Three New CDs in Three Paragraphs

Pinback - Blue Screen Life

Pinback is a very decent emo/indie band. At times Blue Screen Life reminded me of Death Cab for Cutie and at other times it leaned too far on the emo side for my liking. But I did enjoy this considerably. The vocal hooks evoke the emo, but they somehow manage to sound more mature, and more credible, than their peers. The guitar work evokes the indie, reminding me sometimes of Built to Spill. The major problem is that it is far too easy to gloss over the lyrics. The album is audibly pretty, and we are satisfied just hearing words and phrases, rather than entire poems. This didn't detract too much from the overall work, and I would recommend checking out Pinback, especially if you are need of some good emo, or if you've ever been a Death Cab fan. If you get Blue Screen Life skip to XIY and West before hearing the entire album.

Iron and Wine - Our Endless Numbered Days

Iron and Wine is Sam Beam from Miami, Florida. He writes country-tinged ballads that feature stunning and beautiful acoustic and slide guitar work and his deep, smooth voice. The words are similarly beautiful and deep, even if they don't blow you away. One song, however, worked its way into my heart. On Naked As We Came, Beam ponders death in the context of love:
"she says, 'if I leave before you, darling/ don't you waste me in the ground'... one of us will die inside these arms/ eyes wide open, naked as we came/ one will spread our ashes around the yard"
It is a simple, short, and sweet song that will either make you smile or cry. Our Endless Numbered Days is simply irresistible. There is nothing else to say, except for "get it now!"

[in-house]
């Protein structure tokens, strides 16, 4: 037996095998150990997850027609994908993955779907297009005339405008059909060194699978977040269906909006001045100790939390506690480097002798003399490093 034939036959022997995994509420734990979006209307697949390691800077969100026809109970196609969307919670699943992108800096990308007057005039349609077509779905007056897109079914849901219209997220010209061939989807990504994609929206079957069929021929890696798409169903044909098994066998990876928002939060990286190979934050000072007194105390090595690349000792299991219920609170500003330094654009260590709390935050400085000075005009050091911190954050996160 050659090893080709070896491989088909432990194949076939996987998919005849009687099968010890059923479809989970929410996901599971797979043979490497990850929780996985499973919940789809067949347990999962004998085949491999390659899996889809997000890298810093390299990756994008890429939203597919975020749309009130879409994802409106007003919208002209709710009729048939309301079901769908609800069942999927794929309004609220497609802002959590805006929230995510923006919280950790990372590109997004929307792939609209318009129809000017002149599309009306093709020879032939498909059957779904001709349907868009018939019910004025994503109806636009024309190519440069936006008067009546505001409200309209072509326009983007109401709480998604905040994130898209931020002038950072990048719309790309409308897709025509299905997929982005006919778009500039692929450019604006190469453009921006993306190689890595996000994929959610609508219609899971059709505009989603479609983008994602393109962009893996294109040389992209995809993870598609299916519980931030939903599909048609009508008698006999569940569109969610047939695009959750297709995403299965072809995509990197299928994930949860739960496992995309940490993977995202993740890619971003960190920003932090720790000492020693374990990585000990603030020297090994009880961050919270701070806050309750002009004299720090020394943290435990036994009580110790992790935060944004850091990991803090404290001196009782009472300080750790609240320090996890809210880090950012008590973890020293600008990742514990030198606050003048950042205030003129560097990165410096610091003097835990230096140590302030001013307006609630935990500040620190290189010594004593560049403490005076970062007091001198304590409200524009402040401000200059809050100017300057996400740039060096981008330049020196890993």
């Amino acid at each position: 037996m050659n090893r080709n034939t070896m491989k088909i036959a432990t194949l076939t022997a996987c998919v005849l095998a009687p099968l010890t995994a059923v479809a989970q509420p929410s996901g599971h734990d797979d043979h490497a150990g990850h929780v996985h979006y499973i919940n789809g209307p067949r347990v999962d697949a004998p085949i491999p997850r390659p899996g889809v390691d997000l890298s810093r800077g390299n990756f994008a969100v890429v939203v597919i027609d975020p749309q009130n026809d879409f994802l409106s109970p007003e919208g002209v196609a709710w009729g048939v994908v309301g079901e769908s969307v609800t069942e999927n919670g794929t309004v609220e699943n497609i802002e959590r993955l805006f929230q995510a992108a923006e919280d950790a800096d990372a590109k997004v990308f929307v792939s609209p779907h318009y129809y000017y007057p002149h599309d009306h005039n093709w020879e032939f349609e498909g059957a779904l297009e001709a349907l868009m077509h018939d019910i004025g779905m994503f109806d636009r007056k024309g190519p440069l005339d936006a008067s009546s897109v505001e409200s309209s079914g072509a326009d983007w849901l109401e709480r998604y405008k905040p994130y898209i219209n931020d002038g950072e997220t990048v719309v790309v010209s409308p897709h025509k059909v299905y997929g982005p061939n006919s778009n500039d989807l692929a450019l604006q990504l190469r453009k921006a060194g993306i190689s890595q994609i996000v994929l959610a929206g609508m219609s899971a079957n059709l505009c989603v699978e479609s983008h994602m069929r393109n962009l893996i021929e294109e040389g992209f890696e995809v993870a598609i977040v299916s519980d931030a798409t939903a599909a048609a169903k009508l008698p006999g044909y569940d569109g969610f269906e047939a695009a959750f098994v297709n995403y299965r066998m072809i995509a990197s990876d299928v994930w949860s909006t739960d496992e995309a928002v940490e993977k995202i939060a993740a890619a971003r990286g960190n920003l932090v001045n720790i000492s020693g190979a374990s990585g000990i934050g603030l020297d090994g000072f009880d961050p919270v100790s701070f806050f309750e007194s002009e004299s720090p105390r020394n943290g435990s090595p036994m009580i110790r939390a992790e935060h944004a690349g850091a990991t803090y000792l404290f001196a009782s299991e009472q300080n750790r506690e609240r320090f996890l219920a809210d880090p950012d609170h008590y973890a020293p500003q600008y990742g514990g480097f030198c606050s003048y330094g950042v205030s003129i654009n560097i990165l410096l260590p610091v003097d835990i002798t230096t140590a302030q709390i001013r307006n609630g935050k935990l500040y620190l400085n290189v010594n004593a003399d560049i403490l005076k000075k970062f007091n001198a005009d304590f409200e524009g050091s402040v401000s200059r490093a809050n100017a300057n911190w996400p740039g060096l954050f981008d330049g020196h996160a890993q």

The Most Serene Republic - Underwater Cinematographer

This otherworldly indie act from Canada's Arts and Crafts label, which is also home to the indie collective Broken Social Scene and the beautiful Feist, has a smooth inside and rough edges. Like with Pinback, the lyrics are too easy to gloss over, though to a lesser extent, but the music is so addictively cute that it doesn't really matter. If concise pop songs with clear endings and beginnings are your thing, steer clear of this. Some of these tunes seem like montages of three or four distinct songs while three or four other tunes on the disc blend into each other without any clear separation between them. The whole disc, in fact, makes more sense as a whole than it does divided into separate parts. Track 1 is called Prologue, and sounds the part, while the closing track is called Epilogue. The tracks in the middle are titled as if they are chapters in a story. Oh, and the music, like I've already hinted at, is so much fun! This is the epitome of great, nerdy indie rock.

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